Skeleton Key, an ‘adventure emporium’ in West Hartford’s Blue Back Square, opened in July.
By Ted Glanzer, West Hartford Press
[Editor’s Note: This article appears with permission of TurleyCT Community Publications. To read more articles in the West Hartford Press, visit TurleyCT.com.]
The rise in popularity of escape rooms has inevitably reached West Hartford, first with Mission Escape Games on LaSalle Road, and now with Skeleton Key (and its accompanying restaurant Deadbolt), which opened in Blue Back Square on July 21.
Founder and Chairman Ray Weaver, who is also the co-owner of Muse Paintbar located a few doors down, says that his latest venture is doing “fantastic” even though only one of three games, “Starry Night,” is open.
“We’re basically sold out all the time,” Weaver said.
Escape rooms call for a person or group of people to be locked in a room and have to solve a series of puzzles to unlock the door. But Weaver doesn’t call Skeleton Key, the franchise’s second location (the first is in Lynnfield, MA), an escape room; he says it’s “an adventure emporium.”
For example, “Starry Night” is less an escape room than a “break in” room – two rooms, actually, and all of Skeleton Key’s games are two rooms. The game finds its puzzlers first outside London’s Tate Modern Gallery, with their job to break into the museum and steal Vincent van Gogh’s famous painting. (Yes, the real “Starry Night” is located in New York City, but there was some creative license taken.)
Among the props in the first room are a London taxicab, a classic British phone booth, marble lions. In the second room, puzzlers see replicas of priceless works of art and the challenge is to defeat the security system and unlock “Starry Night.”
Weaver says that what separates Skeleton Key from other escape room businesses is the attention to set design, challenging game play, as well as the overall experience.
“First we invested a lot in the production design,” Weaver said. “I’ve done about 40 escape rooms myself. We have invested a lot of money and energy in lighting, video and unusual ways of players interacting with the environment to make the experience more magical. And I think that pays off when people play the game. … It’s like being in a movie.
Second, the overall experience – I tried to make game itself an end-to-end experience, something special.”
Part of that experience is the decor, which includes a curiosity cabinet with a two-headed taxidermy duck, and visitors can communicate with Pneuman, labeled on its website as “a pneumatic tube conduit to the spirit world.”
“You can send a message to Pneuman, and it goes off into the ether and the spirit world and he will answer your question: Will the Yankees win tonight? What’s the weather like? What’s the meaning of life? You will also get some little tchotchke, like a mah jong tile, a monopoly piece. That’s just for showing up.”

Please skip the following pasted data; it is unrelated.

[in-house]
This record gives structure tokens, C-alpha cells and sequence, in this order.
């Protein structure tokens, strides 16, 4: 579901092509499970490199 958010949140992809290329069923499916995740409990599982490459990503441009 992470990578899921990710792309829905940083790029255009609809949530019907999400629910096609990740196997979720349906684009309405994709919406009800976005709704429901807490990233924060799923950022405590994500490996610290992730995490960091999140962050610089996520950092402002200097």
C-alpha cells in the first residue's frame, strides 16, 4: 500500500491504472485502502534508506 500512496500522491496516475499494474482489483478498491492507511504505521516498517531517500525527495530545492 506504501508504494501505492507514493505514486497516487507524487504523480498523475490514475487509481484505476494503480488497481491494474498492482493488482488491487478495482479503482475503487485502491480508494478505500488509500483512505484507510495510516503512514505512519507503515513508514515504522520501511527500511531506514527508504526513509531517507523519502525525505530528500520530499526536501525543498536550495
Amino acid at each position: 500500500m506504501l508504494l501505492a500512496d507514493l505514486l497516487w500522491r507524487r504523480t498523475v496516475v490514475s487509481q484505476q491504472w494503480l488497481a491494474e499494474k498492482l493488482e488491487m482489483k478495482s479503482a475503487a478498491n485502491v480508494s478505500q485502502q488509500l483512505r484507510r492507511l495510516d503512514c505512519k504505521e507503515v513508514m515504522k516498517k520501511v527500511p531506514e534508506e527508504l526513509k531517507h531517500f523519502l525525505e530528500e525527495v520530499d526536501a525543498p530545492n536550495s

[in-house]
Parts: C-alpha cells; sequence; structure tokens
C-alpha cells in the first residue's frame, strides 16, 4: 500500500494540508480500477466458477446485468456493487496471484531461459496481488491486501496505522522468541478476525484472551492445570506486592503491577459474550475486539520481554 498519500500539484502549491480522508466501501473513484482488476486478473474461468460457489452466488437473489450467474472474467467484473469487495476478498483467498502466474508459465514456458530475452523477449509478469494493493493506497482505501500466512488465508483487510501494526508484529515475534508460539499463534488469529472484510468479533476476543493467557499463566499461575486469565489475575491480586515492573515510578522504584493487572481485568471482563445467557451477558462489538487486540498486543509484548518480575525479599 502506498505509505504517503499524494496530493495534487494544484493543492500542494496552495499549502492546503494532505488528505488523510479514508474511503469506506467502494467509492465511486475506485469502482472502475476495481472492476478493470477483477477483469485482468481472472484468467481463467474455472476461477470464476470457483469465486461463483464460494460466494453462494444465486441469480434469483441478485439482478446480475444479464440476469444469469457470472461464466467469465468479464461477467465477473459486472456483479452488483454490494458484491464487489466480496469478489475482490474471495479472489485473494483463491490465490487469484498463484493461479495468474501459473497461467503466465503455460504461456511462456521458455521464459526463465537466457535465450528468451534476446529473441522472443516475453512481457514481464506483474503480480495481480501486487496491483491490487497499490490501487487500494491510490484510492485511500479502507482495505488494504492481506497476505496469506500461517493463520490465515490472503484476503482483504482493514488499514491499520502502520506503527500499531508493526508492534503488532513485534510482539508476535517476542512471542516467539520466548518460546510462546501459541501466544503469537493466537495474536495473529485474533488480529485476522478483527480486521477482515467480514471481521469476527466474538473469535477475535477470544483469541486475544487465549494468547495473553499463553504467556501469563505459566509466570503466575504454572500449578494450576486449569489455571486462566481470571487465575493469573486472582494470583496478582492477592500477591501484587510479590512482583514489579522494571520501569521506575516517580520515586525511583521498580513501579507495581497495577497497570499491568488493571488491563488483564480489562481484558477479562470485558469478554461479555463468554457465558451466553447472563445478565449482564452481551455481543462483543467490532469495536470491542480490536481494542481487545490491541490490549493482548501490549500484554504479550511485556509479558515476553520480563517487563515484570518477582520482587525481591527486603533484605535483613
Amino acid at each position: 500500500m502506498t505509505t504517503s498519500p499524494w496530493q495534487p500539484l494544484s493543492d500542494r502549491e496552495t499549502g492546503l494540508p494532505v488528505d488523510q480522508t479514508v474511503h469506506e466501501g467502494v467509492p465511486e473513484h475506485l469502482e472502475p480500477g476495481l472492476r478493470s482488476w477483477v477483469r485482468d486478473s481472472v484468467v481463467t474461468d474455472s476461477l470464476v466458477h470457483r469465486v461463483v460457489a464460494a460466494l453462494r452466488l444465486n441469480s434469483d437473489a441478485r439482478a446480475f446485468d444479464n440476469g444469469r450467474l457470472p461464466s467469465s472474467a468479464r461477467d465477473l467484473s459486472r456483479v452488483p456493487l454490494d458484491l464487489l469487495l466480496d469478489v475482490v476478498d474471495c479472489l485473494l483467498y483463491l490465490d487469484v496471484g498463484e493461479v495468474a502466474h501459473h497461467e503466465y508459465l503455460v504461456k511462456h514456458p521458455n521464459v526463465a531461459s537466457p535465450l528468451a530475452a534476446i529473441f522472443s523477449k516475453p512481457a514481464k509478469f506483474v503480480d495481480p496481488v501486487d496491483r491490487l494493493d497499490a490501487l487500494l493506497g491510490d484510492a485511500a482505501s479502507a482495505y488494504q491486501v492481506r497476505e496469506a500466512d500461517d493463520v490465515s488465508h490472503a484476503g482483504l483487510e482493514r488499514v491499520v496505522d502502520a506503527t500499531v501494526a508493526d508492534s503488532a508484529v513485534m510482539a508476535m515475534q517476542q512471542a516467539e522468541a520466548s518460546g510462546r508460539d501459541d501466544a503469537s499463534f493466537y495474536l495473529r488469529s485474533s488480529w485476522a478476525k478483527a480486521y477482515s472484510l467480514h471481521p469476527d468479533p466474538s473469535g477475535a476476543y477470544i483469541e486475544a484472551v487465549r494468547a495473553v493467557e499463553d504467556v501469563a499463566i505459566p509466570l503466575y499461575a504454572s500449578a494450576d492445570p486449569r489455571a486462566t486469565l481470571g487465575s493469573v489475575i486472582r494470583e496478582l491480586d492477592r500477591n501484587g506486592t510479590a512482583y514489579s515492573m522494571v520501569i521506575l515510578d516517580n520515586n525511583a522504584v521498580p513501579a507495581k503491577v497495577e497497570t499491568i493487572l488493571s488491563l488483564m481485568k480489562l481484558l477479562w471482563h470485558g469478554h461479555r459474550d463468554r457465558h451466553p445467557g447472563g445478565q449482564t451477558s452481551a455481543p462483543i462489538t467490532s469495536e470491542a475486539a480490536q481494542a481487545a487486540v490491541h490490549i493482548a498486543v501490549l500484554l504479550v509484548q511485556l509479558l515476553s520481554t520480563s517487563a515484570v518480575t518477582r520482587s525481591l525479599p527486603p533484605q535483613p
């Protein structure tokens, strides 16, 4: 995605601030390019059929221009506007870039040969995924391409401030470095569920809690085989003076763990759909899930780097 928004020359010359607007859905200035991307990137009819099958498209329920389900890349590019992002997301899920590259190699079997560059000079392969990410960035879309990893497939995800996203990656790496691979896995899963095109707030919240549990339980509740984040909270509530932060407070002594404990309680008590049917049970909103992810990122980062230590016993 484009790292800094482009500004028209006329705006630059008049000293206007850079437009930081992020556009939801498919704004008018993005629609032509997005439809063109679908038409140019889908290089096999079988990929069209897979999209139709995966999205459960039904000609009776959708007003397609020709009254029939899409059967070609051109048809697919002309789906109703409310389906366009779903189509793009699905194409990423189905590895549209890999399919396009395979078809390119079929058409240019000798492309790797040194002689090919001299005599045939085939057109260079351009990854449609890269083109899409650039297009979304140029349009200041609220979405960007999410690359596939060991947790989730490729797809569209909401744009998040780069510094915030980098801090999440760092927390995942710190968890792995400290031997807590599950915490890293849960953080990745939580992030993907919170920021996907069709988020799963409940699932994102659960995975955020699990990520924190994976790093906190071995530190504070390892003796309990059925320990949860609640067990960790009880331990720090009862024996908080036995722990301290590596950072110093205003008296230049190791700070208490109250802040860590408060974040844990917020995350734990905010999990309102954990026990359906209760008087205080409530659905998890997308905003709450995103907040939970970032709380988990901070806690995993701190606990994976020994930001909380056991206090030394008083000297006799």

To add to the overall experience, there’s Deadbolt, the sister restaurant next door, where people can order burgers and other small plates, or partake in beer, wine and other whimsical craft cocktails.
A lot of effort goes into the food and drinks; describing them merely as cocktails and small plates belies how delicious each serving really is.
Among the popular items on the menu are the street taco trio (choice of three of the following: southwest chicken, carnitas, barbacoa, shrimp tempura, black bean and vegetable), the poutine topped with barbecued pork, chicken wings (honey spice and gochujang), burgers (including a classic, a guac burger, barbecue bleu and NoLa burger) and a choice of gourmet dogs from $10 to $12.
“Basically it’s whimsical American fare,” Weaver said. “We have a full bar, and you can have a meal that’s fantastic. Most of the food is fun bites, small plates and apps with interesting drinks that are non-alcoholic and alcoholic. The food is awesome. We were at Taste of Blue Back Square [& The Center] and we had the longest line waiting to try our food.”
And while Deadbolt, according to Weaver, is good enough to stand on its own merits, the main attraction is still the Skeleton Key’s games.
Weaver said he comes up with the basic idea for the games while an employee, Michelle Frea, oversees the games’ development.
“She takes the basic idea and the concepts and turns them into real games,” he said. “She has to kind of corral the efforts of the scenic painters, the sculptors, the engineers, and the third-party tech company.”
The trick is finding the balance between making the games challenging enough for hardcore puzzlers while at the same time appealing to others who perhaps aren’t as adept at games.
Weaver said the baseline is challenging and gamers are monitored in a control room. Game hosts evaluate the data based on how much time is left the gamers’ progress to determine whether a clue or two is needed to help keep the group progressing.
“Some groups, like if you have 13-year-old kids, you help them along because they’re more interested in completing the mission,” Weaver said. “Sometimes you find a group that insists on not having any clues and they’d rather not complete the room than do it with a bunch of clues. That’s how we tailor it to different groups.”
In addition to “Starry Night,” the Skeleton Key will feature two more game experiences – Scarab and Virus – that will open in September and October, respectively.
Each game is an hour, which costs $25 to $33 per person, depending on the reservation’s time of day.
Skeleton Key is open Tuesday through Friday from 3 to 10 p.m.; Saturday and Sunday from noon to 10 p.m.
Deadbolt’s hours are listed as only as dinner Tuesday through Sunday, and lunch Saturdays and Sundays.
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